Goodwin gives us a man "acutely aware of his own emotional needs," one who managed his melancholy as shrewdly as he did his subordinates. She does not neglect the near-suicidal depression Lincoln sank into in the winter of 1841, though she highlights the political disappointments that contributed to it. She amply supplies us, too, with Mary's moods and behavioral binges, and also the grief both parents suffered over the death of their son Willie, who probably perished, from typhoid fever, in a sort of infectious friendly fire: "The White House drew its water supply from the Potomac River, along the banks of which tens of thousands of troops without proper latrines were stationed." But none of this dominates Goodwin's portrait. "I really do think that the idea of him as a depressed individual has been overstressed," she tells me; too much emphasis on the sad, homely expression has prevented Lincoln's full animation for readers, she believes. In some ways he was "more married to these guys in the Cabinet" than to Mary, she jokes; and it is Goodwin's picture of Lincoln laughing in Seward's parlor that stays with one after all the other lantern slides have been put back into the drawer.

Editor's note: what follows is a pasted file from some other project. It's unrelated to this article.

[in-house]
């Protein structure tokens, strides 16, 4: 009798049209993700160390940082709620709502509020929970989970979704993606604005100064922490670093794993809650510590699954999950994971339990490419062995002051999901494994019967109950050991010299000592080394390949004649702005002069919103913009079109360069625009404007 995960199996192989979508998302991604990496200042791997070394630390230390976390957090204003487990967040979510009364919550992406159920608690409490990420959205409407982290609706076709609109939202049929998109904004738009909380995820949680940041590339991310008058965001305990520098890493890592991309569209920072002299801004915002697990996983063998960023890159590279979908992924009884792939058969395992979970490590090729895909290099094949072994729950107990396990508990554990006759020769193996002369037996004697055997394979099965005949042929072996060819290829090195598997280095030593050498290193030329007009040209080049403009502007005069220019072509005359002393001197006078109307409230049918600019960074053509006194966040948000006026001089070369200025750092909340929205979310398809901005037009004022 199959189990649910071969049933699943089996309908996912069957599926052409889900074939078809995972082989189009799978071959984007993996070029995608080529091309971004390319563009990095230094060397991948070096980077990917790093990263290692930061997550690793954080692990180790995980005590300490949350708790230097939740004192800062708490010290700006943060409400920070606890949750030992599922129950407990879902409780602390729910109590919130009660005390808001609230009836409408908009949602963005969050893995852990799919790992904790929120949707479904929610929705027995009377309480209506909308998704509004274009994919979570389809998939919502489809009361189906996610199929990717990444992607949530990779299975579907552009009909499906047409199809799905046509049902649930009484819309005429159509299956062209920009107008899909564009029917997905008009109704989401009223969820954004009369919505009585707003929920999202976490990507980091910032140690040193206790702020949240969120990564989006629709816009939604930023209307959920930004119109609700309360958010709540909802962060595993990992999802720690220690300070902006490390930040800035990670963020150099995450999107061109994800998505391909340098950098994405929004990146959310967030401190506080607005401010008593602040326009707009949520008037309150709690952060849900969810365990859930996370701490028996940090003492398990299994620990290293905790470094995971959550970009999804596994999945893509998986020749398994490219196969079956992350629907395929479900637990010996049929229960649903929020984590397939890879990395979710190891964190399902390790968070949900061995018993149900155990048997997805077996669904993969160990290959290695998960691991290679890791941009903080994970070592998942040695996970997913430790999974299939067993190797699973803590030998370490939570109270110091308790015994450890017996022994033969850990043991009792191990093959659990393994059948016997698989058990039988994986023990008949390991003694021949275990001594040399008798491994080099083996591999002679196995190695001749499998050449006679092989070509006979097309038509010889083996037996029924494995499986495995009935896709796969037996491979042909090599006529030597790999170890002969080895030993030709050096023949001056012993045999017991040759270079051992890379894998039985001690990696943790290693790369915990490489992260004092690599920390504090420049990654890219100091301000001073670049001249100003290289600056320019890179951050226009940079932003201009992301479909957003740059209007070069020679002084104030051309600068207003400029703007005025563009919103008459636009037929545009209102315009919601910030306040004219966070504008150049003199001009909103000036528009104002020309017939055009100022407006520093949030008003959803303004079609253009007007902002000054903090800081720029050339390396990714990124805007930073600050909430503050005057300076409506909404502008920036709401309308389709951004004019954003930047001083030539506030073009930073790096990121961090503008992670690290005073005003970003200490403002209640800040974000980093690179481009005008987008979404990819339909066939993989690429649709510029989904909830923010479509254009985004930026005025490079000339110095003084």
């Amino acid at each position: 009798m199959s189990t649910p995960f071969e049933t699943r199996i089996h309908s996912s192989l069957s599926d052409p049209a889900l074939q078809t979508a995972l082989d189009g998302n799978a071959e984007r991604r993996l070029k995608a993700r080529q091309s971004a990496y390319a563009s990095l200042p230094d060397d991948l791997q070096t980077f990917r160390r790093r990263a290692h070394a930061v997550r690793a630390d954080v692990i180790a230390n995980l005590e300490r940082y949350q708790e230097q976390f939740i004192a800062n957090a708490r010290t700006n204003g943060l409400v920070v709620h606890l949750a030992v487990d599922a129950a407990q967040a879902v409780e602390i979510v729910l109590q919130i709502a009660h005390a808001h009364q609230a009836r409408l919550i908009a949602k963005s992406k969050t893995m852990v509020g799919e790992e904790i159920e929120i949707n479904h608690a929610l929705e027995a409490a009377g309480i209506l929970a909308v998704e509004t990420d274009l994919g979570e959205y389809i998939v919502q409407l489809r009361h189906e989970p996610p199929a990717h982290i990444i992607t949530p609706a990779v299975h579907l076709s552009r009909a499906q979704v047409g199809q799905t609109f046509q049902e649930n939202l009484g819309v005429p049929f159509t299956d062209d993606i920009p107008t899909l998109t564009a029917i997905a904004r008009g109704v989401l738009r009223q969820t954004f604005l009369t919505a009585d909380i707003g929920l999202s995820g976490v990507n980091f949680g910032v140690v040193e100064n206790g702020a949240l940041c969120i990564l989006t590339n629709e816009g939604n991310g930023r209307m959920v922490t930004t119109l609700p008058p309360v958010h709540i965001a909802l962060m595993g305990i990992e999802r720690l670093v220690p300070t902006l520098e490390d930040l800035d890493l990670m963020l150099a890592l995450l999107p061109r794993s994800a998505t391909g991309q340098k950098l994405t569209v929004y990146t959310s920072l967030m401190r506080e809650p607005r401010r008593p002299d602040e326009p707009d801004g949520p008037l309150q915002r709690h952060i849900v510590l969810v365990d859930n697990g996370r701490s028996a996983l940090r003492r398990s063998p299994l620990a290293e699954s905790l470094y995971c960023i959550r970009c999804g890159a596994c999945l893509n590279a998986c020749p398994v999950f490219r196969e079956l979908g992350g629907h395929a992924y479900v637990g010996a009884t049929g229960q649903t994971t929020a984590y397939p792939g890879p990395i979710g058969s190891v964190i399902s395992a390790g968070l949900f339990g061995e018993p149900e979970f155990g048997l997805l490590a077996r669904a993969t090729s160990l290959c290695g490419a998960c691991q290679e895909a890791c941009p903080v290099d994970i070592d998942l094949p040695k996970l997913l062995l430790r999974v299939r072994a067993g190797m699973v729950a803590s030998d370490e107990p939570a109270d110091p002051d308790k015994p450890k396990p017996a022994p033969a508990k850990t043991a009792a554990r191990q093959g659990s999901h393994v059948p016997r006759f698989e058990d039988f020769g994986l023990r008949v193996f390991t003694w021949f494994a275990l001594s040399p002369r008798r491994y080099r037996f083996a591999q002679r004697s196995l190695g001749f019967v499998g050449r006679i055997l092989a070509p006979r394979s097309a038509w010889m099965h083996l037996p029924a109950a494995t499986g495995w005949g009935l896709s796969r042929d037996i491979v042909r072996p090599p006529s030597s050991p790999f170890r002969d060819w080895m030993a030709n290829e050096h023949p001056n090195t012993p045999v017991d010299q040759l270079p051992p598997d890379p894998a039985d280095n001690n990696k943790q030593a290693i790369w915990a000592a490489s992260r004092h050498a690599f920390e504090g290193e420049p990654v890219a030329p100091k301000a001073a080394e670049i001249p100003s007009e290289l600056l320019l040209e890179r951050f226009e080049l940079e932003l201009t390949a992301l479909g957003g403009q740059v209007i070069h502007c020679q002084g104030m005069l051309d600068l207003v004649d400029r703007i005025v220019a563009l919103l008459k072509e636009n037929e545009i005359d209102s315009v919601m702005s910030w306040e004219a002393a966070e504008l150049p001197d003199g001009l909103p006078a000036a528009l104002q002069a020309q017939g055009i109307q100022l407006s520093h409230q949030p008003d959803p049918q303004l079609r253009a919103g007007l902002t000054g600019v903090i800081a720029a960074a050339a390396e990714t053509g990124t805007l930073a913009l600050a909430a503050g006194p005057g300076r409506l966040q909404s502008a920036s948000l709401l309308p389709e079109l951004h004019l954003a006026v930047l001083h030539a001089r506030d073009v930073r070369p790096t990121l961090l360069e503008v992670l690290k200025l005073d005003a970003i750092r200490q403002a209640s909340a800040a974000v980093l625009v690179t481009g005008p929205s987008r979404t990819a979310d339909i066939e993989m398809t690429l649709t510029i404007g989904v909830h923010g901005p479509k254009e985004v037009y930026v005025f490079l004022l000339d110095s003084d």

Lincoln-Kennedy "parallels"—some of them bogus, some of them real ("Each president in his thirties married a socially prominent twenty-four-year-old girl who spoke French fluently")—are an Internet perennial, but Goodwin agrees when I suggest that few more disparate presidential pairs exist than the coolly detached JFK and the tender, mystical Lincoln. "Kennedy wasn't in my head" while writing this new book, she says. Lyndon Johnson (who's "always in my head") shared with Lincoln a passionate need to be remembered, though LBJ's developed only after he'd attained the presidency, whereas Lincoln had spoken of his as early as his first campaign for the state legislature, when he was twenty-three. The Lincoln parallels to Goodwin's third former president, Roosevelt, are occasionally temperamental—"They both understood, much more than Lyndon Johnson, the importance of relaxation," she says—but more frequently managerial: "They both had a magnificent sense of timing." Each knew how to bring a reluctant public around to his largest aims by picking the media forum that suited him best: Roosevelt's fireside chats and Lincoln's public letters, those widely disseminated but intimate-seeming communications that explained his evolving position on slavery.